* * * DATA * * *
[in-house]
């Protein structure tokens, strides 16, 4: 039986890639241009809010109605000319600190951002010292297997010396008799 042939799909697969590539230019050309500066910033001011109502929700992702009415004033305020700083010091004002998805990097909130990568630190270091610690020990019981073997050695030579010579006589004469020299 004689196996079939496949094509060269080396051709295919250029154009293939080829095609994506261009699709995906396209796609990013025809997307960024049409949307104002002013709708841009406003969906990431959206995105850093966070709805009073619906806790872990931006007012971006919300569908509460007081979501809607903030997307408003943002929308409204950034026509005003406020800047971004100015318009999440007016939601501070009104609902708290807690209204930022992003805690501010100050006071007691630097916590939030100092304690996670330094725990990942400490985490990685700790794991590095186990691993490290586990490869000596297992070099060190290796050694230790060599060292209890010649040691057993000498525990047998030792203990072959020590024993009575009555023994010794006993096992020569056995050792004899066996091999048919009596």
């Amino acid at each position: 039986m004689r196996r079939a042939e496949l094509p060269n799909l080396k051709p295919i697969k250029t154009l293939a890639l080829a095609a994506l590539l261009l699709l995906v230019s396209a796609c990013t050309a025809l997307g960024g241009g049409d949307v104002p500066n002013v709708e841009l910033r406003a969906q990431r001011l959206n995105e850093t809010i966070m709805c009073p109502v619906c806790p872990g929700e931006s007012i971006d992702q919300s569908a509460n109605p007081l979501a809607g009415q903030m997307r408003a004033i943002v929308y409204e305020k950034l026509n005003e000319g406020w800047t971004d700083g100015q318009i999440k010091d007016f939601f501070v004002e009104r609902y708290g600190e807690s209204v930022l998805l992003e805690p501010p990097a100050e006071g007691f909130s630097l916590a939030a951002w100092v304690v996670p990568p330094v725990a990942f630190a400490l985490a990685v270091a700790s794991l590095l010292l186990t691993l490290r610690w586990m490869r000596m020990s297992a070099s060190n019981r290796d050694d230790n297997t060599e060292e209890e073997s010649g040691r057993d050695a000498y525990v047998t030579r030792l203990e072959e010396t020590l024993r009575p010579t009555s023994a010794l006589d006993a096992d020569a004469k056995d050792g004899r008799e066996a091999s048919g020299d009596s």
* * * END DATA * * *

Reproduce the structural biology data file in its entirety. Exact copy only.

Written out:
[in-house]
């Protein structure tokens, strides 16, 4: 039986890639241009809010109605000319600190951002010292297997010396008799 042939799909697969590539230019050309500066910033001011109502929700992702009415004033305020700083010091004002998805990097909130990568630190270091610690020990019981073997050695030579010579006589004469020299 004689196996079939496949094509060269080396051709295919250029154009293939080829095609994506261009699709995906396209796609990013025809997307960024049409949307104002002013709708841009406003969906990431959206995105850093966070709805009073619906806790872990931006007012971006919300569908509460007081979501809607903030997307408003943002929308409204950034026509005003406020800047971004100015318009999440007016939601501070009104609902708290807690209204930022992003805690501010100050006071007691630097916590939030100092304690996670330094725990990942400490985490990685700790794991590095186990691993490290586990490869000596297992070099060190290796050694230790060599060292209890010649040691057993000498525990047998030792203990072959020590024993009575009555023994010794006993096992020569056995050792004899066996091999048919009596």
């Amino acid at each position: 039986m004689r196996r079939a042939e496949l094509p060269n799909l080396k051709p295919i697969k250029t154009l293939a890639l080829a095609a994506l590539l261009l699709l995906v230019s396209a796609c990013t050309a025809l997307g960024g241009g049409d949307v104002p500066n002013v709708e841009l910033r406003a969906q990431r001011l959206n995105e850093t809010i966070m709805c009073p109502v619906c806790p872990g929700e931006s007012i971006d992702q919300s569908a509460n109605p007081l979501a809607g009415q903030m997307r408003a004033i943002v929308y409204e305020k950034l026509n005003e000319g406020w800047t971004d700083g100015q318009i999440k010091d007016f939601f501070v004002e009104r609902y708290g600190e807690s209204v930022l998805l992003e805690p501010p990097a100050e006071g007691f909130s630097l916590a939030a951002w100092v304690v996670p990568p330094v725990a990942f630190a400490l985490a990685v270091a700790s794991l590095l010292l186990t691993l490290r610690w586990m490869r000596m020990s297992a070099s060190n019981r290796d050694d230790n297997t060599e060292e209890e073997s010649g040691r057993d050695a000498y525990v047998t030579r030792l203990e072959e010396t020590l024993r009575p010579t009555s023994a010794l006589d006993a096992d020569a004469k056995d050792g004899r008799e066996a091999s048919g020299d009596s």